KANSAS CITY (Mennonite Mission Network) – While anger and forgiveness might seem to occupy opposite ends of the emotional spectrum, the Hursts consider them tools that can work, and do good, together.
Mark and Mary Hurst led the seminar ‘Anger and forgiveness: gifts to share’ on Thursday, July 4, 2019, as part of the Mennonite Church USA convention in Kansas City. The Hursts have served as resource people and pastors with the Anabaptist Association of Australia and New Zealand (AAANZ) since 1990. Through their nearly 30 years of service, Mark and Mary have worked to build Anabaptist networks, lead conflict transformation workshops, and cultivate community.
In their seminar, Mark pointed to Ephesians 4:25-32 as an example of Paul calling to the Ephesians to both get angry and let go of their anger through forgiveness, a confusing request if one relies only on the English translation of the text. Leaning on the teachings of Tom Yoder Neufeld, professor emeritus at Conrad Grebel University College and delegate session facilitator at the conference, Mark proposed that Paul advocated for shifting anger from a personal emotion to the cause itself. “What injustice or falsehood needs to be addressed?” he asked the attendees. The list of righteous anger sources suggested by the audience was long. Oppression. Abuse. Silence in the face of injustice.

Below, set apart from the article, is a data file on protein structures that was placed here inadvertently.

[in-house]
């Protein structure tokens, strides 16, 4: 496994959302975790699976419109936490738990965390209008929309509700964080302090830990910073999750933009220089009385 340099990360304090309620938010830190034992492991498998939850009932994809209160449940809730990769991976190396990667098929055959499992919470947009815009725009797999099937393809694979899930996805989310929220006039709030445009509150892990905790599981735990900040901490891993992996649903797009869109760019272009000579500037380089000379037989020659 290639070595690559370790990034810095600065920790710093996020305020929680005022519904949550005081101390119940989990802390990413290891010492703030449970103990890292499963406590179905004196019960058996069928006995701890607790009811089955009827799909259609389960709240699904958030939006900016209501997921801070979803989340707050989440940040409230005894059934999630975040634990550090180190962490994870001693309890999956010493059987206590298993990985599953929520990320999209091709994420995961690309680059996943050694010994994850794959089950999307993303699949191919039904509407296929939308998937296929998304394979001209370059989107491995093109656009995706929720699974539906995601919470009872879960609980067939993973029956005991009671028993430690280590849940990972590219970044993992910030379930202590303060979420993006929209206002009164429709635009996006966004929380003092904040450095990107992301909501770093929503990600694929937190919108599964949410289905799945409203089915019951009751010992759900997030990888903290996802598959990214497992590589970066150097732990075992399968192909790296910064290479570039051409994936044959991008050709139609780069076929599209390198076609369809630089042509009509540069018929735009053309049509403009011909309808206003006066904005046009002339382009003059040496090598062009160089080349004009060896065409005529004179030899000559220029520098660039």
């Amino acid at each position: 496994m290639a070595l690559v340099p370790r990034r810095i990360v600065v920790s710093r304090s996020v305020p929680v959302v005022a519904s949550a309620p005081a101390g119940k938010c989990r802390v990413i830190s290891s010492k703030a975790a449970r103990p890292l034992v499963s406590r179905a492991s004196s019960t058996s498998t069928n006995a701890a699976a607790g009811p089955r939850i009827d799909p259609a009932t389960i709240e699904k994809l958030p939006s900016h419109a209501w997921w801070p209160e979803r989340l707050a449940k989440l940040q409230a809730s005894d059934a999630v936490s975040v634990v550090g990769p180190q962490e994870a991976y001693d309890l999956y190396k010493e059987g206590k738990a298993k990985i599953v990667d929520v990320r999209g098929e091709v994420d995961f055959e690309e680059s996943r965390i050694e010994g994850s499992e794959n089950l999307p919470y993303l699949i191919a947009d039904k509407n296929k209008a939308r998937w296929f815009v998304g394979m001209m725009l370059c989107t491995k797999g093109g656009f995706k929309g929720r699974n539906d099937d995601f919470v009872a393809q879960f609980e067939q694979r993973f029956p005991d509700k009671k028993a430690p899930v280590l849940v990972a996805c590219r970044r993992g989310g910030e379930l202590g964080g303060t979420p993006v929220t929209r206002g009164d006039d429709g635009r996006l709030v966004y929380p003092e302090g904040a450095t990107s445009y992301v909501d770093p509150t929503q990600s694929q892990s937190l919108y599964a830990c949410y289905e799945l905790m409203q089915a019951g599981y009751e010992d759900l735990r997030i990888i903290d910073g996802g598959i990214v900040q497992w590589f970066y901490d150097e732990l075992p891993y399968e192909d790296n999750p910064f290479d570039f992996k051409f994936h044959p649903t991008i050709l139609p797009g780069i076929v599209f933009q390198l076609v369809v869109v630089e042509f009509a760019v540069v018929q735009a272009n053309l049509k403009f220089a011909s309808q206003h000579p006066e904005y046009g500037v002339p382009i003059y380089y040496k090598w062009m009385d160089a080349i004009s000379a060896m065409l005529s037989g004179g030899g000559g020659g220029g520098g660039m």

"There are situations in the world where we have every right to be angry. I go to God about that,” said Mary, who along with Mark, have helped organize civil disobedience protests in Australia. “I pull weeds as well,” she added with a smile.
In helping seminar attendees redefine anger, the Hursts also encouraged viewing forgiveness in a new light. “Forgiveness is not for the other person,” said Mary. “It's for the person who was hurt to heal.” The couple laid out steps for forgiveness, stressing that it can be a lengthy, complex process; not a singular act.
“Some of our best opportunities to share faith have come out of talking about these practical steps [for forgiveness],” explained Mark. “People will say, "Where did you learn this?" and for us, it's the whole theme of being alternative, being attractive, and then when people ask, being articulate about your faith.”